Nebraska lawyer says Perkins County Canal should have a legal green light


Nebraska lawyer says Perkins County Canal should have a legal green light

A Nebraska lawyer says Colorado doesn’t have a legal right to halt development of the Perkins County Canal and reservoir system.  

Steve Mossman with Mattson-Ricketts Law Firm tells Brownfield language in the 100-year-old agreement t is clear. “I don’t think they really have a colorable argument that Nebraska does not have the right to build this project.”

The 1923 South Platte River Compact between Nebraska and Colorado provides for a flow of 120 cubic feet per second during the irrigation season and allows Nebraska to divert 500 cfs during the non-irrigated season.

He says the compact would ensure that producers can maintain their water rights and it, “Provides that Nebraska can site the structure to divert water from the South Platte in Colorado. It provides Nebraska the right to eminent domain in Colorado for the diversion structure and the canal.”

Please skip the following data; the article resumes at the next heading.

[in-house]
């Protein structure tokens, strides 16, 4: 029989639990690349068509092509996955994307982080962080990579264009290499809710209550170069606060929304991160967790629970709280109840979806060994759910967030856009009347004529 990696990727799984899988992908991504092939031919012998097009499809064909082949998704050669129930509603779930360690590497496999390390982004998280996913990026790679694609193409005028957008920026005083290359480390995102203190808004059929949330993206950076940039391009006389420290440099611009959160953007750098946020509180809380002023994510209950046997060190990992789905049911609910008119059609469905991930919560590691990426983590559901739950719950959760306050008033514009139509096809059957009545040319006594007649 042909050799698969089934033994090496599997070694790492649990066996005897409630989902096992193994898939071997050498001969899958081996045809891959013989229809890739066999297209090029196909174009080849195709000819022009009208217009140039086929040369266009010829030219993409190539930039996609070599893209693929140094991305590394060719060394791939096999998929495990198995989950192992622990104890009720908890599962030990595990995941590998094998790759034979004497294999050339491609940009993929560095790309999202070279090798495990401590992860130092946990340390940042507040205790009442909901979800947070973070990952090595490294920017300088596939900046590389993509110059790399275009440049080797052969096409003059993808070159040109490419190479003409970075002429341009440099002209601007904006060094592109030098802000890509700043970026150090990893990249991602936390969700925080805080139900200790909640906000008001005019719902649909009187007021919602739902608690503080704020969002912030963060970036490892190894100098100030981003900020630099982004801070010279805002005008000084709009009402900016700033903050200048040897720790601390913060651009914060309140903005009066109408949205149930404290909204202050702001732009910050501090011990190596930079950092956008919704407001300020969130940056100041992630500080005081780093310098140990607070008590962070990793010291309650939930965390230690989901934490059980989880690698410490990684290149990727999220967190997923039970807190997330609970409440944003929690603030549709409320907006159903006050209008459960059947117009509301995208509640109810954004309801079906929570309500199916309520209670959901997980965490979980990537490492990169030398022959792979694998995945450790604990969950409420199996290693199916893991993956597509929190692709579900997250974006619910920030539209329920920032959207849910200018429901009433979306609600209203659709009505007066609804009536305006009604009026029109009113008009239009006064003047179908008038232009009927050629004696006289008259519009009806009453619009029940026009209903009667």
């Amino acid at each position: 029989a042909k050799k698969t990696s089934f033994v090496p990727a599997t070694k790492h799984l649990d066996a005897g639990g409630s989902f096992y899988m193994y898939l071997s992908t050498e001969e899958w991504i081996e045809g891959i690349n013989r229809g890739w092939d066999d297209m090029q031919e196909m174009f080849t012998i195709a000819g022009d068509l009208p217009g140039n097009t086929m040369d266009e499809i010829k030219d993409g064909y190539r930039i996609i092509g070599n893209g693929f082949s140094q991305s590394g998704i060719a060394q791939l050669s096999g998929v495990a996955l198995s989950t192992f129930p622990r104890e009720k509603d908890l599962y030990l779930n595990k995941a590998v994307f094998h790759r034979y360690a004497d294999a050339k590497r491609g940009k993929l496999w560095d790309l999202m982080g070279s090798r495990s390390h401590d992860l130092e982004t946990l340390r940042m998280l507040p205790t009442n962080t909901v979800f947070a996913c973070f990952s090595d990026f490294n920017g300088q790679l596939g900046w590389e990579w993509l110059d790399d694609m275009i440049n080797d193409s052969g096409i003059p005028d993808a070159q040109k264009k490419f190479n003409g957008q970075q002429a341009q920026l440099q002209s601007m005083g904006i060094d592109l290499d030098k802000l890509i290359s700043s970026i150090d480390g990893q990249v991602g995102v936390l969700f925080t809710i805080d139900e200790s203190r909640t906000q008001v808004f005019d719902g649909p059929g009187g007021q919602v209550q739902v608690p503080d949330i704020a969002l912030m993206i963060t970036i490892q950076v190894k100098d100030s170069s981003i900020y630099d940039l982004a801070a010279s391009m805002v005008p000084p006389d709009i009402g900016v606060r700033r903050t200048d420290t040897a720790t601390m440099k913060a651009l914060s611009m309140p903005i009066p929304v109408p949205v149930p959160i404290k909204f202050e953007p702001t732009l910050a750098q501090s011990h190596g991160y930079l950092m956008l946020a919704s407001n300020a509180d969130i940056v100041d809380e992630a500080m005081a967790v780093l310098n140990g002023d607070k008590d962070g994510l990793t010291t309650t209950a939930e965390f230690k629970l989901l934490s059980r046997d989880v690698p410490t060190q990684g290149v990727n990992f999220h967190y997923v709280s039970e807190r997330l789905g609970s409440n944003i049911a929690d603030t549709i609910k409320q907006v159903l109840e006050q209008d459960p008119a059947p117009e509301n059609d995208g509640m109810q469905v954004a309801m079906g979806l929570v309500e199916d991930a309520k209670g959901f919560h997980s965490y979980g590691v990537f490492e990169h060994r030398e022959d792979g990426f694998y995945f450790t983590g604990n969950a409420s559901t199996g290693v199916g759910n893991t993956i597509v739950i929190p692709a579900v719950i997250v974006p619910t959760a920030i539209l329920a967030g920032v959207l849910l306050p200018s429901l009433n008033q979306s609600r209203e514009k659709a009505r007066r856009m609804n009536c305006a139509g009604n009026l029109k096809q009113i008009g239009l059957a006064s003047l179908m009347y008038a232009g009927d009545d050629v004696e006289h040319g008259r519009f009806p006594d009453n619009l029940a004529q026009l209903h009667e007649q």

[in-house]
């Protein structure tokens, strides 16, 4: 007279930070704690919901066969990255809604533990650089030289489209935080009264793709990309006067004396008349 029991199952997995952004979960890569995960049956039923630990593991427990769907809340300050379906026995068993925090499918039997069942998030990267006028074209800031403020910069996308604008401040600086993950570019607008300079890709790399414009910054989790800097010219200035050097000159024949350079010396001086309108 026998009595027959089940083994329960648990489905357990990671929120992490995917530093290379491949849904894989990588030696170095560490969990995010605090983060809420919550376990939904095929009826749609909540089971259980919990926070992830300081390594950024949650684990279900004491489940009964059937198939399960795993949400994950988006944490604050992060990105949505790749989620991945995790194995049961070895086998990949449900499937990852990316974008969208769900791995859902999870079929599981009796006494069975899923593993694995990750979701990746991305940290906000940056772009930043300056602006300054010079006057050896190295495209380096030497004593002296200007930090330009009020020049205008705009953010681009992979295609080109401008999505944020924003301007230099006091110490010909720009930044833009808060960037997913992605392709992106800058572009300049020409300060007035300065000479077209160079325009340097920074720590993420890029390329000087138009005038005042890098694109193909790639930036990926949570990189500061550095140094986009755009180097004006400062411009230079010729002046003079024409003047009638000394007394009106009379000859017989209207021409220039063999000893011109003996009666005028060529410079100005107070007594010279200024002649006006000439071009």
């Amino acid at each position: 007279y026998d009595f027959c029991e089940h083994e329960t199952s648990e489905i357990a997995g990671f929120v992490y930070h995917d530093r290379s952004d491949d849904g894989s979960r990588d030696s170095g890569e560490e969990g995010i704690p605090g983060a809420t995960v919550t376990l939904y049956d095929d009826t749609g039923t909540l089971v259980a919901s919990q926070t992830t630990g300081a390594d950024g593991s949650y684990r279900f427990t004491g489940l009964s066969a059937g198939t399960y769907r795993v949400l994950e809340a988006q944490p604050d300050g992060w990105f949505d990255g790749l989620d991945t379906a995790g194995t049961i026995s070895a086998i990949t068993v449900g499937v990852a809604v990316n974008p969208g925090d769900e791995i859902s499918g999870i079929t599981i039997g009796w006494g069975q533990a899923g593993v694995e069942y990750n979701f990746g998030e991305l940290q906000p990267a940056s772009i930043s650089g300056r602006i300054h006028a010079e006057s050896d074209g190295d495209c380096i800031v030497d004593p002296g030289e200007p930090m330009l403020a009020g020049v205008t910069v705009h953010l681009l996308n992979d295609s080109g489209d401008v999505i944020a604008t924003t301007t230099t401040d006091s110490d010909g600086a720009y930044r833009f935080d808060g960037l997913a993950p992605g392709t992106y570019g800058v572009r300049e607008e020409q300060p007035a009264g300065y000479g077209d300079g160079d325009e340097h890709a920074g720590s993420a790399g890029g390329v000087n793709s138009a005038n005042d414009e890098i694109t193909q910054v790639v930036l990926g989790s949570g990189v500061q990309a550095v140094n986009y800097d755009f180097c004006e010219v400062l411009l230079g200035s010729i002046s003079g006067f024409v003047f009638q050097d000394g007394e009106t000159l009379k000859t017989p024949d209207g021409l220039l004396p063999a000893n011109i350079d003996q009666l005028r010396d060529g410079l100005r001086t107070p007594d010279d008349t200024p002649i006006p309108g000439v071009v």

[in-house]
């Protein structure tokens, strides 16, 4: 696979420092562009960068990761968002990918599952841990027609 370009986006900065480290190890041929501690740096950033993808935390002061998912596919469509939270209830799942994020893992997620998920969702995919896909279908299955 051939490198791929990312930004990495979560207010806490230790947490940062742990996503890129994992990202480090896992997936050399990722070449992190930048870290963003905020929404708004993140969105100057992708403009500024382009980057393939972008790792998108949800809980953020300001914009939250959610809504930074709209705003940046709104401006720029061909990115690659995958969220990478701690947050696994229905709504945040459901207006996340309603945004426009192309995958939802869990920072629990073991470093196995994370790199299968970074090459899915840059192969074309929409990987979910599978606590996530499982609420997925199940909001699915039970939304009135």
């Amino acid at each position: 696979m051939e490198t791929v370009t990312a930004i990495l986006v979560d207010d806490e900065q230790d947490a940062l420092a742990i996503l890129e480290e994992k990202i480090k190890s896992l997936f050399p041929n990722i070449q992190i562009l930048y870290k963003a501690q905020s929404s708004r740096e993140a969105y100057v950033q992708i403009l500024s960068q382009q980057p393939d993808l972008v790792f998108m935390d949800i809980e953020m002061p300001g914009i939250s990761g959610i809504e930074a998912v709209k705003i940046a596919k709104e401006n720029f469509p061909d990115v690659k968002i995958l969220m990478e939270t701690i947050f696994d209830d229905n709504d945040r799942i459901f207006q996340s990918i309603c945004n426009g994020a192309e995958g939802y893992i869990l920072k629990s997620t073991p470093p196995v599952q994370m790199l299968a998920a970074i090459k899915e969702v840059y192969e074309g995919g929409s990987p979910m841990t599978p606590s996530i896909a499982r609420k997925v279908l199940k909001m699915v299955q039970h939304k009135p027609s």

And, Mossman says, development in Colorado’s Front Range has caused levels in the river to drop. “Colorado officials have been pretty open with the fact that they will get Nebraska 100 cubic feet-per-second and not a drop more and that the river will be shut down.  That’s untenable from Nebraska’s standpoint.”

He says once the water flows into Nebraska, there will be a series of reservoirs in Perkins County.  “There are a number of potential uses for that water for irrigation, hydropower, municipalities, and to get it back into the South Platte to cool the power station.”

The Nebraska Legislature appropriated more than $50 million dollars to study the project. Mossman says a legal ramification could be the Endangered Species Act.

Steve Mossman, Mattson-Ricketts Law Firm: